1,040,000 dots
921,600 dots
Flip Screen
A flip screen (or articulating screen) is a second screen which can flip out from the side or top of the camera. This rotating screen allows you more freedom to take photos at different angles.
Live View
Live View feature allows you to see a continuous live video of what is being seen through your lens.
Bluetooth capabilities allow you wireless control of your camera with other external devices.

Fujifilm X-E3 vs Sony a6300 Storage and Battery

The Sony a6300 outperforms the Fujifilm X-E3 in storage and battery with a score of 24/100 compared to 21/100. Both cameras share similarities, featuring one memory card slot and compatibility with SD, SDHC, and SDXC cards. However, neither camera has USB charging capability.

The a6300 holds an advantage with its longer battery life, providing 400 shots per charge, while the X-E3 offers 350 shots. This difference in battery life makes the a6300 more suitable for extended photography sessions. The Fujifilm X-E3, though having a lower score, supports UHS-I compatible memory cards, which allow for faster read and write speeds. This feature is beneficial for photographers who require quick data transfer.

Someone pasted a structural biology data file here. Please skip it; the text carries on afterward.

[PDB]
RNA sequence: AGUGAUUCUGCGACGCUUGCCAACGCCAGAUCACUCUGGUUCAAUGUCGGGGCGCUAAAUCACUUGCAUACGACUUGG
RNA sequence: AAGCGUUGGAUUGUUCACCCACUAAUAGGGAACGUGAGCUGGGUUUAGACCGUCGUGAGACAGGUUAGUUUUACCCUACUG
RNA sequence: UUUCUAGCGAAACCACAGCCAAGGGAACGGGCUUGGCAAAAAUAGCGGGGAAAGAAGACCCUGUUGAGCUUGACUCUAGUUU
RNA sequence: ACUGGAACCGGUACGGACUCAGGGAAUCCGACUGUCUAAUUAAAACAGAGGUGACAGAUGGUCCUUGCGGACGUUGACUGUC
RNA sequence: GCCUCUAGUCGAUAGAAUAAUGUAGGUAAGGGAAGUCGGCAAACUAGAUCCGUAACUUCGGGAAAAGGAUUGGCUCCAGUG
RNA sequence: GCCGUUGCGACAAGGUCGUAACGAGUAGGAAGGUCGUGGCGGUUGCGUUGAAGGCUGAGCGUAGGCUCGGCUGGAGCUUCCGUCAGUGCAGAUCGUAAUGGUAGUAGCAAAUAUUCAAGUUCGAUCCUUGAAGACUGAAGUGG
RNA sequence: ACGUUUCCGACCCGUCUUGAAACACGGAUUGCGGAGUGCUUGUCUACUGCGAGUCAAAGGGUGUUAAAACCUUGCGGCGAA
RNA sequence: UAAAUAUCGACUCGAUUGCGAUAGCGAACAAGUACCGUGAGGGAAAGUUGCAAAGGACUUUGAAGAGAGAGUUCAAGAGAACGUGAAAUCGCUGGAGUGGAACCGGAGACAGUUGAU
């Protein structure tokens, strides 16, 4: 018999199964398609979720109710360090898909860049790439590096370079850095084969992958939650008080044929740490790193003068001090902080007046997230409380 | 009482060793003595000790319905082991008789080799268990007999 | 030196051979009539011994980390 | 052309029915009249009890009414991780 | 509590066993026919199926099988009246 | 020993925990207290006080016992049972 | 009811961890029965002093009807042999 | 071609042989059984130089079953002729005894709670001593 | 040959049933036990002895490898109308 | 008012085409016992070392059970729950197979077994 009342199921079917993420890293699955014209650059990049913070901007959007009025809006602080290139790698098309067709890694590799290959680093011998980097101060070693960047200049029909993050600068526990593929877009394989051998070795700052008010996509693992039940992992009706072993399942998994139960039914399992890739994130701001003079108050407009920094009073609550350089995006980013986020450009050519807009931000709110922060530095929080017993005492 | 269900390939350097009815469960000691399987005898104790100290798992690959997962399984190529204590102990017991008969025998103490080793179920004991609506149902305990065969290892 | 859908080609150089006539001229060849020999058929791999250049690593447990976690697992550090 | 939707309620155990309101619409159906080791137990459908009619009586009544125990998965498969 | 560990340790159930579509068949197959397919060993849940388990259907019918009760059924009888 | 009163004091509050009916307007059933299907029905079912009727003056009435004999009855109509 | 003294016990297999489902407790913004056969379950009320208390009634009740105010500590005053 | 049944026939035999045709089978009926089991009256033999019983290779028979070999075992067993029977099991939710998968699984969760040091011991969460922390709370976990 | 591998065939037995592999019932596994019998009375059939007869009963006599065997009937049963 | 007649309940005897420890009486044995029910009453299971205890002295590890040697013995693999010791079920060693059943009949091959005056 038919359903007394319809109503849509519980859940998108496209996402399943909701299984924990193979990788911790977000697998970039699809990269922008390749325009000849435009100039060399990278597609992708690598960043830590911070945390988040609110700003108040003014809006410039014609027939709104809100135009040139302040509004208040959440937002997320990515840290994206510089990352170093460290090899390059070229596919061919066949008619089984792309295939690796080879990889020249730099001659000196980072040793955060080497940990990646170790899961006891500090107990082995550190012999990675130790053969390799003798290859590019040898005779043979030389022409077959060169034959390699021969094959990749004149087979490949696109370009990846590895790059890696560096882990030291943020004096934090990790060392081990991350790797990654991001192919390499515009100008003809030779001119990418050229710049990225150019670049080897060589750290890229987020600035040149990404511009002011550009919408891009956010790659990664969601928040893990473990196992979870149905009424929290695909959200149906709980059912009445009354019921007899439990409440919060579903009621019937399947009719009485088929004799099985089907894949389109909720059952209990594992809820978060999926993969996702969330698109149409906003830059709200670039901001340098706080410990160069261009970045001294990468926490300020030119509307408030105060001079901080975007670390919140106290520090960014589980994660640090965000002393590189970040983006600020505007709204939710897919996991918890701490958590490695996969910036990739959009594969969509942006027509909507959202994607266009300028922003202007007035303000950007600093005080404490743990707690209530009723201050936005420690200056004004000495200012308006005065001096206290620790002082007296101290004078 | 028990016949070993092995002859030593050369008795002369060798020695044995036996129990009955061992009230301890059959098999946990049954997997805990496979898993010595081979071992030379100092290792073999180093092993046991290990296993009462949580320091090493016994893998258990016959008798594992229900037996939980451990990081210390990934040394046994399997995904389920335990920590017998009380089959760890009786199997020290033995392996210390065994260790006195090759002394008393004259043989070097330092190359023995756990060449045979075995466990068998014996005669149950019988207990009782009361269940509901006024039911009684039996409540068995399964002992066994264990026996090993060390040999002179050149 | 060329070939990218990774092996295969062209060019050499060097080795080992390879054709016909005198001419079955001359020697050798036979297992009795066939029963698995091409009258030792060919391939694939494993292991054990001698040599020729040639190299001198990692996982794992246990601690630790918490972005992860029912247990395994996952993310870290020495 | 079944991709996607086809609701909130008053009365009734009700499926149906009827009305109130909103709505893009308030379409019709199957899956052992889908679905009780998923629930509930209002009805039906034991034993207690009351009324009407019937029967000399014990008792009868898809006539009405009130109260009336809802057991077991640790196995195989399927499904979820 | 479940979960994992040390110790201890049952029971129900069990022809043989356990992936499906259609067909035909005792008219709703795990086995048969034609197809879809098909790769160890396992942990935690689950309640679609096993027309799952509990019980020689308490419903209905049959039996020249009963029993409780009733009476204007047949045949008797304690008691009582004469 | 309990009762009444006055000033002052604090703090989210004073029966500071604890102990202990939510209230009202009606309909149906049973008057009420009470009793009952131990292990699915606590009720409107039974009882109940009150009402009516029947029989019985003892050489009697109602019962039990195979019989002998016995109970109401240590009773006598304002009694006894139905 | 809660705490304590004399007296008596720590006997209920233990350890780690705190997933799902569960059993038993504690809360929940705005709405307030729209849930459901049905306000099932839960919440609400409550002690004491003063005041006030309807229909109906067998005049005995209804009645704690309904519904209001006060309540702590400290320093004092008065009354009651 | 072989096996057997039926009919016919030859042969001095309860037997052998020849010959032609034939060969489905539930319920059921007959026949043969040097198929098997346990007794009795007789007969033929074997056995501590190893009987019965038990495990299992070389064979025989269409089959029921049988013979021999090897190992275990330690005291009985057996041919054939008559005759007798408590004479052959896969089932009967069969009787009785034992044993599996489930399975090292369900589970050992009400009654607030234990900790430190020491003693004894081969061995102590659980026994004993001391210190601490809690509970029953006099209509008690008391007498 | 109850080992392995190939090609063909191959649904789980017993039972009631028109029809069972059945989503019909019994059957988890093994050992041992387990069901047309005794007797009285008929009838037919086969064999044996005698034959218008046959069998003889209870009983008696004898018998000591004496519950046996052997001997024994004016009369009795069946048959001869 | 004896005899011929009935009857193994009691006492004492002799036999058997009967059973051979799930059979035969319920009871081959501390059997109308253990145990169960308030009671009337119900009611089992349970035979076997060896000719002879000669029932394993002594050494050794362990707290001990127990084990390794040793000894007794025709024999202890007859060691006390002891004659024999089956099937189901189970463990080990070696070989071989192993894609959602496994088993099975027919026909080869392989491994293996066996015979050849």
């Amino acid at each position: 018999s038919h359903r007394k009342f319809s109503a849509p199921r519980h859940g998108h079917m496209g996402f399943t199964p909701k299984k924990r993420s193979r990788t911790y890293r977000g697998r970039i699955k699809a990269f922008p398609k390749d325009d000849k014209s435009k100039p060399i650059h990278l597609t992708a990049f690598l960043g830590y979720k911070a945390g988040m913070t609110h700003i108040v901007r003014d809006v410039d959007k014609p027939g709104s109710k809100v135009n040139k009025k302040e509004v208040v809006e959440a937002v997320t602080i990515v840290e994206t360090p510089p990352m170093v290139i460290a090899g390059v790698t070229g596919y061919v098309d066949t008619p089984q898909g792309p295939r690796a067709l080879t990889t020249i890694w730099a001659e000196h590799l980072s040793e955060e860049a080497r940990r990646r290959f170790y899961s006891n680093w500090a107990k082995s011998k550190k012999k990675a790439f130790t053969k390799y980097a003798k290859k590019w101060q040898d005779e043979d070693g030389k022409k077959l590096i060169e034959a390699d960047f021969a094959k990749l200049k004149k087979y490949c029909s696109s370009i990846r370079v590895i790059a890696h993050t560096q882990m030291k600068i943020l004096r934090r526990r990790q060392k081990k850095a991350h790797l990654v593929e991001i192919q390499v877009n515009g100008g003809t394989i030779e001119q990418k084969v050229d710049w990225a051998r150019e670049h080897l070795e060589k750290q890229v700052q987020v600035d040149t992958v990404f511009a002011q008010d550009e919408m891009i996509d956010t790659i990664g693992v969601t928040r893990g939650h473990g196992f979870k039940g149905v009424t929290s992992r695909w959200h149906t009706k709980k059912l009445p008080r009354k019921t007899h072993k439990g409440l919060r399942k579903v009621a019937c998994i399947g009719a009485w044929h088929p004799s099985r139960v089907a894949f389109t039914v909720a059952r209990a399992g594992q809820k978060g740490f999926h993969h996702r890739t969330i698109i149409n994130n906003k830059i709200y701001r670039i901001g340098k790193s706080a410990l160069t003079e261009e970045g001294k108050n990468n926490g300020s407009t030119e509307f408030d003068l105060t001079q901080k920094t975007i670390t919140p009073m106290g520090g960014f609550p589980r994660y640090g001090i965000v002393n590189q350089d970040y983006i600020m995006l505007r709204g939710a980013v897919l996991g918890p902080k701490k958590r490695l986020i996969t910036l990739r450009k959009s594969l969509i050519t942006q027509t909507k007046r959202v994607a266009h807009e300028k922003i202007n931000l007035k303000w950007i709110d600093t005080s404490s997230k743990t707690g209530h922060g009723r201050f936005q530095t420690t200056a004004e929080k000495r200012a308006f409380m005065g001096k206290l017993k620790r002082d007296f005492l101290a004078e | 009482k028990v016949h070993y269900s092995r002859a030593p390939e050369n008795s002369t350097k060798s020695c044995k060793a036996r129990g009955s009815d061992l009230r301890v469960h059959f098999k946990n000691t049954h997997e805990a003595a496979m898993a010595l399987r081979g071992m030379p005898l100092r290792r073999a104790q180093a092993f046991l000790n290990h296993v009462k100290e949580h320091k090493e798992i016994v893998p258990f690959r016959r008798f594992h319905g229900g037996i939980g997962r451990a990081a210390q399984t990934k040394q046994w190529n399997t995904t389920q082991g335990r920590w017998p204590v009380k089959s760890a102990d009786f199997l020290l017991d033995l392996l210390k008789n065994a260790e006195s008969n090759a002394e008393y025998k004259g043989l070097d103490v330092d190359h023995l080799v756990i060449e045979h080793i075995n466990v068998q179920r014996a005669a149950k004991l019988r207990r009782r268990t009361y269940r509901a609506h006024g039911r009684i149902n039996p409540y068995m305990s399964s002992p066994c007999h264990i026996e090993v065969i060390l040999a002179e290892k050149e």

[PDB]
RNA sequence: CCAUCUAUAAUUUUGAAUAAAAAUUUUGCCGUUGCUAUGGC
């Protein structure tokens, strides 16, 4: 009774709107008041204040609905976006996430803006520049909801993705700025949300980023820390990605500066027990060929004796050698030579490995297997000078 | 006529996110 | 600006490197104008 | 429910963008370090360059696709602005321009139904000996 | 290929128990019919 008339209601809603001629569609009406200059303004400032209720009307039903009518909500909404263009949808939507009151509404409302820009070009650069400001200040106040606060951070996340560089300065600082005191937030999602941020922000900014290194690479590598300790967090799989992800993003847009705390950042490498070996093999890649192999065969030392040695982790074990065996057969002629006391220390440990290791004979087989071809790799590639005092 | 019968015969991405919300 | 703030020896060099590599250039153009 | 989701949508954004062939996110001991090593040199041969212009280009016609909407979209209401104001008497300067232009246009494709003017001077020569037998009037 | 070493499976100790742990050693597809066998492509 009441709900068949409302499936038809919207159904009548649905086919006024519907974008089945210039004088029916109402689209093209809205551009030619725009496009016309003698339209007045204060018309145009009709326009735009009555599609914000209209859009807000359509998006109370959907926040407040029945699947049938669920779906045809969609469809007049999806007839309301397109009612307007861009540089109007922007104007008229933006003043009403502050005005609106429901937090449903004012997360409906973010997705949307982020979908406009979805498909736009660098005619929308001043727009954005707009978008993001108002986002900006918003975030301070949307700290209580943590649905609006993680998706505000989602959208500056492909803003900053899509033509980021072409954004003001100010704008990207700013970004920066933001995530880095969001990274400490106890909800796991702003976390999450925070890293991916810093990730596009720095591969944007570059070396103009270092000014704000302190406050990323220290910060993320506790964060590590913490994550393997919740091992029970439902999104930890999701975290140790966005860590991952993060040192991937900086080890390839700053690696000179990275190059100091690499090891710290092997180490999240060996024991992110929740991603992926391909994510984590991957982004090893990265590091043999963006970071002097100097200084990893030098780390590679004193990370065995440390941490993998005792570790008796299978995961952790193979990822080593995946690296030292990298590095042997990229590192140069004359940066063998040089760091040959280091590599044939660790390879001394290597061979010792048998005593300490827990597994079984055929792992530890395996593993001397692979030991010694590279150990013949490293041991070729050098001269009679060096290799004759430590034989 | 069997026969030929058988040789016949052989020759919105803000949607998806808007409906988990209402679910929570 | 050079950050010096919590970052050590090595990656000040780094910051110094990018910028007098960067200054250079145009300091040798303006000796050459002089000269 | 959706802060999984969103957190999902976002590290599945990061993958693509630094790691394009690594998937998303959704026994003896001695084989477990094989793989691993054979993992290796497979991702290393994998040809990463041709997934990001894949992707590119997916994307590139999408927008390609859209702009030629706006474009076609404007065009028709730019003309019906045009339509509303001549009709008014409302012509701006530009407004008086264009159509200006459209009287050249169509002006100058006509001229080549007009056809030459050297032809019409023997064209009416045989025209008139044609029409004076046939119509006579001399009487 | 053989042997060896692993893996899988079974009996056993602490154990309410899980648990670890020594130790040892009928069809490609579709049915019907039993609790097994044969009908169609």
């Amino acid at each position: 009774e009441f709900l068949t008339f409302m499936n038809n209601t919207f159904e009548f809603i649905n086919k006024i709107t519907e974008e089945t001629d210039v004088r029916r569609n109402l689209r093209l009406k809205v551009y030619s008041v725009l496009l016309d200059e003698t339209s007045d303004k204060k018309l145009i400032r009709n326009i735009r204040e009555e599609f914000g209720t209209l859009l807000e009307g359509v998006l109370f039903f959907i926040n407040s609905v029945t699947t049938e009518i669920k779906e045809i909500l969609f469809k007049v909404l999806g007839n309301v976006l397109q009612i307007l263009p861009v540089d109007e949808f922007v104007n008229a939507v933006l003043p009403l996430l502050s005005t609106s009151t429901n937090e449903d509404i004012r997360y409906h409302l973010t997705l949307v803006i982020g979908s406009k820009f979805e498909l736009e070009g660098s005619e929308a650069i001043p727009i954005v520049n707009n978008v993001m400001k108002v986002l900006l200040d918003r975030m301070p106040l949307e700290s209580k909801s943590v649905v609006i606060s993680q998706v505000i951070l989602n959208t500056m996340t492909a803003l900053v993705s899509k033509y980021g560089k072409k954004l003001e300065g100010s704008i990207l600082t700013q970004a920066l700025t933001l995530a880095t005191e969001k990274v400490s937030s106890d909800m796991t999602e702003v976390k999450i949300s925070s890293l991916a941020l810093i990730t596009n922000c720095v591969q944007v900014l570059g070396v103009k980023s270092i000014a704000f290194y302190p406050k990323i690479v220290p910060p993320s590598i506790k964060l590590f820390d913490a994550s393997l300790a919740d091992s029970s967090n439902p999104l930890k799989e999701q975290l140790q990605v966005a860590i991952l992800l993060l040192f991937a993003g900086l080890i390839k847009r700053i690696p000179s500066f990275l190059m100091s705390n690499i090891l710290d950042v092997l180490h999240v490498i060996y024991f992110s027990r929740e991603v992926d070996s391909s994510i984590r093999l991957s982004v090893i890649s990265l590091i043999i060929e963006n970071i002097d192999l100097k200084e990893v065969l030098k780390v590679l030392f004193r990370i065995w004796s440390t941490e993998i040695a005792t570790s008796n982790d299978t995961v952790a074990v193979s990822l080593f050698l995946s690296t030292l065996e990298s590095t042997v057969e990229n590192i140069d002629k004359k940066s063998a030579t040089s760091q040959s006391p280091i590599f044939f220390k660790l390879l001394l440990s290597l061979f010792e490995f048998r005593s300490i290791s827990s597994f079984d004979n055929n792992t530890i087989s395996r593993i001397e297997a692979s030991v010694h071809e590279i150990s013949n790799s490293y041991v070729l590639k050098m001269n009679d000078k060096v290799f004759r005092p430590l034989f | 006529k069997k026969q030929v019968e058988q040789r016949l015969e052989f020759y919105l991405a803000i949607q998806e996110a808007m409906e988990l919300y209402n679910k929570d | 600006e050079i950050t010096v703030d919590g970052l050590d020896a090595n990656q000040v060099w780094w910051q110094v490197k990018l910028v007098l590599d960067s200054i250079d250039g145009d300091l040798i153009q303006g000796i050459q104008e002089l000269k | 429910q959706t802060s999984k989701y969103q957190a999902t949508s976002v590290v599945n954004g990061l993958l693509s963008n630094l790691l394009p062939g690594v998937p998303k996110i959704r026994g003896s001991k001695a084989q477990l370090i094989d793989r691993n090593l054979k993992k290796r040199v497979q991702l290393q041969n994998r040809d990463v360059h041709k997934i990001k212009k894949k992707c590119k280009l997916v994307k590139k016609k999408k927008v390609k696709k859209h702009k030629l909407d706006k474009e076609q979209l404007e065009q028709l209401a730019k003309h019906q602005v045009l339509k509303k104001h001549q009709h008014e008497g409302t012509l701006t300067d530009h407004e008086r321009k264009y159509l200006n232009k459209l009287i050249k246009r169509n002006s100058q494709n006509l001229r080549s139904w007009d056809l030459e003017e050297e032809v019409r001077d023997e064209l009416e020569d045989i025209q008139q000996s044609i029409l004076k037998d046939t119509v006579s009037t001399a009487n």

Considering these factors, the Sony a6300 is the better option for longer shooting sessions due to its superior battery life. However, the Fujifilm X-E3 offers quicker memory card performance, which may appeal to some users.

Storage and Battery
Storage and Battery
Memory Card
SD / SDHC / SDXC (UHS-I compatible)
Dual Memory Card Slots
Battery Type
Battery Life
Approximately how long this cameras battery will last measured by how many photographs you will be able to take.
350 shots
400 shots
USB Charging
Sensor scores tested by DXOMARK
Overall Score
DXOMARK overall sensor score.
Portrait (Color Depth)
As described by DXOMARK 'The Portrait score in our camera sensor reviews defines color depth performance and its unit is a number of bits. A color depth of 22 bits is excellent; differences below 1 bit are barely noticeable.'
24.4 bits
Landscape (Dynamic Range)
As described by DXOMARK 'The Landscape score in our camera sensor tests defines the maximum dynamic range of the camera sensor and its unit is an exposure value (EV). A value of 12 EV is excellent with differences below 0.5 EV usually not noticeable.'
13.7 EVs
Sports (Low-Light ISO)
Described by DXOMARK as 'The maximal value of ISO sensitivity needed to reach a given value of Signal-to-Noise Ratio (SNR). The greater the value, the better'

Alternatives to the Fujifilm X-E3 and Sony a6300

Fujifilm X-E3 vs Sony a6300 Comparison image.

Are you still undecided about which camera is right for you? Have a look at these popular comparisons that feature the Fujifilm X-E3 or the Sony a6300:

User Scores
B&H photo video